NACI recommends AstraZeneca COVID-19 vaccine to people 30 and older in Canada

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Elisabetta Bianchini
·2 min read
Toronto, ON- March 11 - THE AstraZeneca vaccine rollout begins at a few Shoppers Drug Marts, including the Danforth and Carlaw location for people 60 to 64 years of age those without appointments lined up over 90 minutes. Ontario loosened restrictions to slow the spread of the COVID-19 pandemic. in Toronto. March 11, 2021. (Steve Russell/Toronto Star via Getty Images)
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The National Advisory Committee on Immunization (NACI), based on the current evidence, is recommending that the AstraZeneca COVID-19 vaccine may be offered to individuals 30 years of age and older, without contraindications.

"NACI continues to preferentially recommend authorized mRNA COVID-19 vaccines due to the excellent protection they provide, the absence of a safety signal of concern and the acceptability of the vaccines by people in Canada," Dr. Shelley Deeks, vice-chair of NACI, said at a press conference on Friday.

"While VITT [vaccine-induced immune thrombotic thrombocytopenia] is a rare but very serious adverse event, COVID-19 is causing hospitalizations and deaths across Canada, some jurisdictions, unfortunately, are experiencing devastating rates of illness and hospitalization straining their capacity."

Dr. Bonnie Henry, provincial health officer for British Columbia, confirmed that the risk of VITT is the same across all age groups but it's "the risk of COVID itself that varies by age group."

"It's the risk of COVID that is in your community that drives the age that the benefit varies," Dr. Henry said.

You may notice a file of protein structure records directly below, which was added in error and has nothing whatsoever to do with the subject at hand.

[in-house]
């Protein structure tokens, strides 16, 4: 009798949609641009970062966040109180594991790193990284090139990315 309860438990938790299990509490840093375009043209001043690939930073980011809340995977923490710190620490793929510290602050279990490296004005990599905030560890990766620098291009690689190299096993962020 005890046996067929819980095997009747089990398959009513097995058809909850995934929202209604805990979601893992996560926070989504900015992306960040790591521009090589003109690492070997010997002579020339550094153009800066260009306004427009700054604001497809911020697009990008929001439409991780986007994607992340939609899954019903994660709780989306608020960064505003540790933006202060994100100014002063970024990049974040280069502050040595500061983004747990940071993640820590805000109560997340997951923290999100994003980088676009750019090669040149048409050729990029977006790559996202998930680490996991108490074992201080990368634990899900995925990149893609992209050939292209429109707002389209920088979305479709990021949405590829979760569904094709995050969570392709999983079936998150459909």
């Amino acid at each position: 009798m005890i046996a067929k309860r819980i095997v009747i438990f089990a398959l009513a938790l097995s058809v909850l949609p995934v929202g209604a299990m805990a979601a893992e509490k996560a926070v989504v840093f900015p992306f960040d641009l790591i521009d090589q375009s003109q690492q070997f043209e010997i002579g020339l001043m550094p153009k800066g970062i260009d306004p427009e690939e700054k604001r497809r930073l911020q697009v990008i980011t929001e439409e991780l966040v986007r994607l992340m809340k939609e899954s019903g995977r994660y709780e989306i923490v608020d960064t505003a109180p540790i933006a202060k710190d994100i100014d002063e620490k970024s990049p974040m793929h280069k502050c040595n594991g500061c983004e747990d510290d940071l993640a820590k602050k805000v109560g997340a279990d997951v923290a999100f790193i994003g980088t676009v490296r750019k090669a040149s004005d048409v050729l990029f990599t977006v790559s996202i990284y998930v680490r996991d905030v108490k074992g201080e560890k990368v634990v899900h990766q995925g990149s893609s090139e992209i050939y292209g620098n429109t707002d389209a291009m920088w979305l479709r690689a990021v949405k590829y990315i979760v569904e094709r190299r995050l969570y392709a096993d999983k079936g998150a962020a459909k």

To date, there have been four cases of confirmed VITT in Canada.

Dr. Deeks said it should be an individual's choice to choose to get the AstraZeneca COVID-19 vaccine.

"We’ve made the recommendation that anybody who, because of the..very rare risk of VITT, does not wish to receive that vaccine, they should be able to wait and receive an mRNA vaccine," she said. 

"Ultimately though, NACI just makes recommendations. The vaccine policies throughout the country are decided by the provinces and territories."

Dr. Caroline Quach-Thanh, chair of NACI, said it's all about the "risk benefit analysis"

"We do agree that what we want is to vaccinate Canadians as quickly as possible however, if you are in an area where there is no COVID transmission, if you have no contact with the outside or if you’re able to shelter through public health measures, then there is a possibility to wait for the mRNA vaccine," Dr. Quach-Thanh said. 

"What was intended was to say, if somebody decides not he take the AstraZeneca for some reason, that person should not be put at the end of the list of the mRNA in terms of their priority."